Perie Banou II has a fairly conventional Bermudan rig with a roller-furling headsail and slab reefing on the mainsail, but the deck-stepped spar also has a tabernacle for raising and lowering. Sanders runs downwind under the main alone, on a preventer, with the headsail furled. When I asked about the twin spinnaker poles lashed to the gunwales, he said, “On other trips I’ve run with twin headsails, but I didn’t use them this time.” At 78, safety and comfort are high priorities: “I’m in no hurry, so I always sail with one reef in the main now, which allows me to sleep for 20 minutes at a time. I don’t need alarms to wake me; my body does it itself.” There are three reefing points in the main. “And the third one is like a trysail — it’s been up in 50 knots and was fine.”
Sanders doesn’t engage dedicated meteorologists and weather routers, unlike younger Aussie circumnavigators Jessica Watson and Jesse Martin. “I watch the barometer!” But his approach is far from old school.
“I have the iPad connected to the Iridium satellite for emails and comms,” he said. One of his major sponsors, Navico, installed most of the navigation gear for this trip, including a B&G chart plotter, VHF/AIS-radio and a Simrad tillerpilot. “The tillerpilot is ideal when I’m motorsailing, and the Aries windvane handles the rest,” he said.
In the cluttered confines of his saloon, there’s memorabilia from all over the world. One of the plates above the chart table is a certificate from his last transit of the Panama Canal (his seventh), and another plate commemorates his participation in the Cape Town to Rio de Janeiro race (he’s done two). Sanders usually sleeps on the port saloon bunk, equipped with both a lee cloth and a cup holder for his usual can of Pepsi. His galley is a two-burner gimbaled stove with a big gap beneath it. “I had an oven there that I used to bake bread in, but took it off for this trip because I’m not eating so much.” Instead, his meals mostly consist of dehydrated fare.
After the tour of the boat, we retired to the bar at the CYCA. “There’s no grog on board when I’m sailing because at my age I might not wake up for my watch!” he said, laughing. Back home, he’s usually seen puttering around the pontoons of the Royal Perth Yacht Club, another major sponsor.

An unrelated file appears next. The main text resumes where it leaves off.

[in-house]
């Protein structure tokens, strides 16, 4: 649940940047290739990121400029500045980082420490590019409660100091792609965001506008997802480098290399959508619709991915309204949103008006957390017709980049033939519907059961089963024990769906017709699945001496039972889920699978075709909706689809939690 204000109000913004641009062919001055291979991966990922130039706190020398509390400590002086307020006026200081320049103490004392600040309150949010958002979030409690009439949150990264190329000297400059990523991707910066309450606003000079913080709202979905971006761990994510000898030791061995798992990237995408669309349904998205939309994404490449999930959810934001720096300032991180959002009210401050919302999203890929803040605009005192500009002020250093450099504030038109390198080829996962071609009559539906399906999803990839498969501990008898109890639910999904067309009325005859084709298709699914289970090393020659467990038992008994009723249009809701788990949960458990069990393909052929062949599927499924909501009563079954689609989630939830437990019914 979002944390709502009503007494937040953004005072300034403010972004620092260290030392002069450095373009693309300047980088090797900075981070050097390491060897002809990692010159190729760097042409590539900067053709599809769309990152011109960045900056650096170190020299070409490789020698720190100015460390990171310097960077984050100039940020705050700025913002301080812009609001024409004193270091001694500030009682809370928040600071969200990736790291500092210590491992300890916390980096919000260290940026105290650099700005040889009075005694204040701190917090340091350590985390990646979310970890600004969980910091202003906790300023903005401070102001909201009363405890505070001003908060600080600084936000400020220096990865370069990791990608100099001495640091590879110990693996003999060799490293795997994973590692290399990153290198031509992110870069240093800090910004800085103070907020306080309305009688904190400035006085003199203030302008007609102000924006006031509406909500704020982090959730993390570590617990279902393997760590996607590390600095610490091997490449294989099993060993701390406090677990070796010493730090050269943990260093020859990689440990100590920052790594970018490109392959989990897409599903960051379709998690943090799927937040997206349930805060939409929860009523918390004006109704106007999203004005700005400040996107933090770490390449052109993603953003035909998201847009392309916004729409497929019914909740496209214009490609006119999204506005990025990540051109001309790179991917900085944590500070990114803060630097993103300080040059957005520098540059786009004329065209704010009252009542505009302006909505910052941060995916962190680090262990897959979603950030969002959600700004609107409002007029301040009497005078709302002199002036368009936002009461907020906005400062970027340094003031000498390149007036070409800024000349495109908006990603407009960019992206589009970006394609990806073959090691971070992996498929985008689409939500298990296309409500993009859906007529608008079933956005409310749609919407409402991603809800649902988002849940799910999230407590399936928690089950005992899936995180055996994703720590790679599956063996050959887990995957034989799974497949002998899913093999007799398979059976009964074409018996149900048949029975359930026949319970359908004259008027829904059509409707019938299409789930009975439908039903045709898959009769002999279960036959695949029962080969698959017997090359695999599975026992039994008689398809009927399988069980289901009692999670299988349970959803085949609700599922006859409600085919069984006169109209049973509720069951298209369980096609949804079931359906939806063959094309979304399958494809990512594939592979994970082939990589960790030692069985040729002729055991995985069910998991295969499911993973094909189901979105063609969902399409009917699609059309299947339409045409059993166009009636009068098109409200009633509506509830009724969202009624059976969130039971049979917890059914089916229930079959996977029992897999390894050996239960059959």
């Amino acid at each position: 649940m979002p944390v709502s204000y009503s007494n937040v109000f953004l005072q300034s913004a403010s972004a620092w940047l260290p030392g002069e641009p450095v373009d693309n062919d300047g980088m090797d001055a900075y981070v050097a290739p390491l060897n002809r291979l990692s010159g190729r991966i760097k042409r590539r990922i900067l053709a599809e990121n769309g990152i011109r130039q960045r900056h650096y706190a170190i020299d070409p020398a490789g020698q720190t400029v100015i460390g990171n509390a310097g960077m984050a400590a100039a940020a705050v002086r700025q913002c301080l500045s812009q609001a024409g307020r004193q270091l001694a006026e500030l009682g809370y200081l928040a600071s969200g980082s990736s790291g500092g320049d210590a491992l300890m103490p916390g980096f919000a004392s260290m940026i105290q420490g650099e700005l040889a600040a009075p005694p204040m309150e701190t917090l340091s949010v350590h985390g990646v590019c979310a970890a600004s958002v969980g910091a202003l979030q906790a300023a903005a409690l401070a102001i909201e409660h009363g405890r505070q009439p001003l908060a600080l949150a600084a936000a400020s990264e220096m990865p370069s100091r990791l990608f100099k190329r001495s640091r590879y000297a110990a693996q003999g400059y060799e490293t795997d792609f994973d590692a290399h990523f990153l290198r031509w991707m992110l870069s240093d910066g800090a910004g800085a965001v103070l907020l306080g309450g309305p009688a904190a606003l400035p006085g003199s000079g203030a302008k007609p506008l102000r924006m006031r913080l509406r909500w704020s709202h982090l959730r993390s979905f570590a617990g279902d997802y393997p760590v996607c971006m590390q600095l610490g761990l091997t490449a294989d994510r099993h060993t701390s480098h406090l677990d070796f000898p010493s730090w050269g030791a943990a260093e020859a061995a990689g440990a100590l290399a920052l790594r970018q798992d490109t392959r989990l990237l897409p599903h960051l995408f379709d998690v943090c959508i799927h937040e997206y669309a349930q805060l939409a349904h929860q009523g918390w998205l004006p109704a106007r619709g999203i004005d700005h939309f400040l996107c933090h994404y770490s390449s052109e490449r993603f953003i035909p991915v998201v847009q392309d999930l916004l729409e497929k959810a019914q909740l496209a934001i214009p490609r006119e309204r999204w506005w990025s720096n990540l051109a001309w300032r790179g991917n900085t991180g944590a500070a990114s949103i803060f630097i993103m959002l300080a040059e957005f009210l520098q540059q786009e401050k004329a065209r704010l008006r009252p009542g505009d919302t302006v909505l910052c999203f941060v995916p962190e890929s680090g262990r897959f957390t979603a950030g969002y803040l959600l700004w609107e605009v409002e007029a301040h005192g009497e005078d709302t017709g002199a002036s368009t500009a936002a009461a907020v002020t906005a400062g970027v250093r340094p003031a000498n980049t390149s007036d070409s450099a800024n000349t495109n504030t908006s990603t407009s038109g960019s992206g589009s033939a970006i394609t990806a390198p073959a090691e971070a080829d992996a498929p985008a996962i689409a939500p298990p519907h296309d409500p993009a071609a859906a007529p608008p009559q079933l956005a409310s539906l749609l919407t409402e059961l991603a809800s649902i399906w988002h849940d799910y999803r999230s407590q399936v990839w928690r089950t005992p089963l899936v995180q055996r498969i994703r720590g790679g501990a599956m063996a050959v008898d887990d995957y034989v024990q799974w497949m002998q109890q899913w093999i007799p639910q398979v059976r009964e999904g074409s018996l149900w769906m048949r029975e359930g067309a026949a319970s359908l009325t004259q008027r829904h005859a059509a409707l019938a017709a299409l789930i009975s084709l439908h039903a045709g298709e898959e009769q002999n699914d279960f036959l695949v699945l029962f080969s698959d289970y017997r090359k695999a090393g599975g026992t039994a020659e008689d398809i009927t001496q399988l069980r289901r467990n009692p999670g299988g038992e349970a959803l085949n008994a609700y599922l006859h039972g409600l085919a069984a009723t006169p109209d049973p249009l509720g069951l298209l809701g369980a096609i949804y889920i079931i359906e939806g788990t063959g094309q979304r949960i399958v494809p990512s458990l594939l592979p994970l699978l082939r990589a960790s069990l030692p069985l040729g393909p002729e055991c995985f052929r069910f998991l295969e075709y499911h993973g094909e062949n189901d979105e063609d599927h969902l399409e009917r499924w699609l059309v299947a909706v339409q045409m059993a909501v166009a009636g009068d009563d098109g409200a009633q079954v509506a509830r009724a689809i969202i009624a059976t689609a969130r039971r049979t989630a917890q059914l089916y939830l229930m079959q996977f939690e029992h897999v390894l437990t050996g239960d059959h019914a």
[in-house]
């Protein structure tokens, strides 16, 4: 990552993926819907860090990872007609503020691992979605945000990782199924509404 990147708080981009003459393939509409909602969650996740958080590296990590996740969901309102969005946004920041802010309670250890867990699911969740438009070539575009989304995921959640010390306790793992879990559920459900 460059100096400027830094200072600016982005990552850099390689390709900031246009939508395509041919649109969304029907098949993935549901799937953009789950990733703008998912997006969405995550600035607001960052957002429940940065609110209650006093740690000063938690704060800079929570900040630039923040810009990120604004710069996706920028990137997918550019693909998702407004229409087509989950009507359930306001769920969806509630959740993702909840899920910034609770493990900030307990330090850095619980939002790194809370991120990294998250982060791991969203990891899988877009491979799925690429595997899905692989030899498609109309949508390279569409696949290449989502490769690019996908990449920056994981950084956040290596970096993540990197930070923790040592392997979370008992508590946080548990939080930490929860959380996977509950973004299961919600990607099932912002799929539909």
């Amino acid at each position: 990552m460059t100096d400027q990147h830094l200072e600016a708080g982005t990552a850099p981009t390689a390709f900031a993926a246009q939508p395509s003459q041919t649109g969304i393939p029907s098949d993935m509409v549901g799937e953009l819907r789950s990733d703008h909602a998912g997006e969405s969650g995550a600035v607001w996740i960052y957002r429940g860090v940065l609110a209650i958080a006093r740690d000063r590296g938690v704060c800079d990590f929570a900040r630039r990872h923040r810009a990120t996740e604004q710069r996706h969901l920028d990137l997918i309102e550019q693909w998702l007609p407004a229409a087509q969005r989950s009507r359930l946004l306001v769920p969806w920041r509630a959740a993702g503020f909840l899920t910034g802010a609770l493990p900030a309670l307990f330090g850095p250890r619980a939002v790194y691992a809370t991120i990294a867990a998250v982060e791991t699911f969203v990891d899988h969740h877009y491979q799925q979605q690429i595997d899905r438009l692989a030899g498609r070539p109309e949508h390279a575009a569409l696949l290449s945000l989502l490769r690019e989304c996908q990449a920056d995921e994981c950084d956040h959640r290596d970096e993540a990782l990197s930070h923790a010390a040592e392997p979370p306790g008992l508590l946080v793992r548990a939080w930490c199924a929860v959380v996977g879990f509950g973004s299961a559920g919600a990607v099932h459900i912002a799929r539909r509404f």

“Jon is really easy to work with, and he’s just a great man,” said the club’s Kelly Scott.
As host club for the annual Rolex Sydney Hobart yacht race, the CYCA was a busy place, but a few of the sailors stopped by to say hello, though the majority had no idea about the identity of this tall, innocuous mariner. I sort of felt sorry for them.
The conversation shifted to motorcycles, and when he noticed my Yamaha dirt bike parked behind the club he confessed that a road in Perth was named after him. So he’s not exactly anonymous back home.
After a few pints of beer, Sanders glanced at the acres of shiny fiberglass floating along the pontoons and said, “I’d like that big Beneteau 60 over there. With the thrusters and all the luxury accommodations, it would be perfect for my retirement!” When I asked him if he would ever really retire from ocean sailing, he said, “Oh, maybe. Then again, I might just sneak off again one day without letting them know I’m gone. Not until I call them from Malaysia or someplace!”
Kevin Green is a writer, sailor and editor based in Sydney, Australia. For more on Jon Sanders, including his history of record-setting voyages, visit his website.